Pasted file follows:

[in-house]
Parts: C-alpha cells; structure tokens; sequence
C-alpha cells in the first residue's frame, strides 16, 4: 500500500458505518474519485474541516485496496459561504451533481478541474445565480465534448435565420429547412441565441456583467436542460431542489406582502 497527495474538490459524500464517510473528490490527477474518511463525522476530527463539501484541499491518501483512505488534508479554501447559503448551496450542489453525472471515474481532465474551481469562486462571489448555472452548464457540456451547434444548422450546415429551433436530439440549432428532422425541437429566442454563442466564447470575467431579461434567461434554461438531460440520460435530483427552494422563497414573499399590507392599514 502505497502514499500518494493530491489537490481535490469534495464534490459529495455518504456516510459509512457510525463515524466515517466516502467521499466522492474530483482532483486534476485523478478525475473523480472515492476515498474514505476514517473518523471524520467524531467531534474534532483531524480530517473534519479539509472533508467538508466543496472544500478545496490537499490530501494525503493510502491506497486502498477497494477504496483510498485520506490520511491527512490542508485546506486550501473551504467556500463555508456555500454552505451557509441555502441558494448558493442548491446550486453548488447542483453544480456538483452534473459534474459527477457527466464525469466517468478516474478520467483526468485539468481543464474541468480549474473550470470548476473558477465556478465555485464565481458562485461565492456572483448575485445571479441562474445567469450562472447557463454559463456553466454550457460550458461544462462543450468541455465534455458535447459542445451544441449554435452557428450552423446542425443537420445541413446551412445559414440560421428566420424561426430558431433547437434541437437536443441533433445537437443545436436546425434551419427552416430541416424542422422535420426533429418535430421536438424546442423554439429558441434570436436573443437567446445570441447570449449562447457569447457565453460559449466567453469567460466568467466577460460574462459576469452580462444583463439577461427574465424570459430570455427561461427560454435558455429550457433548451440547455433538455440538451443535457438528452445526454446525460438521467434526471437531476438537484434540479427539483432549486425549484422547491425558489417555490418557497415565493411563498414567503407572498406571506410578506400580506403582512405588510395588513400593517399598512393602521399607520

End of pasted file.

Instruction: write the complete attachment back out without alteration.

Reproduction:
[in-house]
Parts: C-alpha cells; structure tokens; sequence
C-alpha cells in the first residue's frame, strides 16, 4: 500500500458505518474519485474541516485496496459561504451533481478541474445565480465534448435565420429547412441565441456583467436542460431542489406582502 497527495474538490459524500464517510473528490490527477474518511463525522476530527463539501484541499491518501483512505488534508479554501447559503448551496450542489453525472471515474481532465474551481469562486462571489448555472452548464457540456451547434444548422450546415429551433436530439440549432428532422425541437429566442454563442466564447470575467431579461434567461434554461438531460440520460435530483427552494422563497414573499399590507392599514 502505497502514499500518494493530491489537490481535490469534495464534490459529495455518504456516510459509512457510525463515524466515517466516502467521499466522492474530483482532483486534476485523478478525475473523480472515492476515498474514505476514517473518523471524520467524531467531534474534532483531524480530517473534519479539509472533508467538508466543496472544500478545496490537499490530501494525503493510502491506497486502498477497494477504496483510498485520506490520511491527512490542508485546506486550501473551504467556500463555508456555500454552505451557509441555502441558494448558493442548491446550486453548488447542483453544480456538483452534473459534474459527477457527466464525469466517468478516474478520467483526468485539468481543464474541468480549474473550470470548476473558477465556478465555485464565481458562485461565492456572483448575485445571479441562474445567469450562472447557463454559463456553466454550457460550458461544462462543450468541455465534455458535447459542445451544441449554435452557428450552423446542425443537420445541413446551412445559414440560421428566420424561426430558431433547437434541437437536443441533433445537437443545436436546425434551419427552416430541416424542422422535420426533429418535430421536438424546442423554439429558441434570436436573443437567446445570441447570449449562447457569447457565453460559449466567453469567460466568467466577460460574462459576469452580462444583463439577461427574465424570459430570455427561461427560454435558455429550457433548451440547455433538455440538451443535457438528452445526454446525460438521467434526471437531476438537484434540479427539483432549486425549484422547491425558489417555490418557497415565493411563498414567503407572498406571506410578506400580506403582512405588510395588513400593517399598512393602521399607520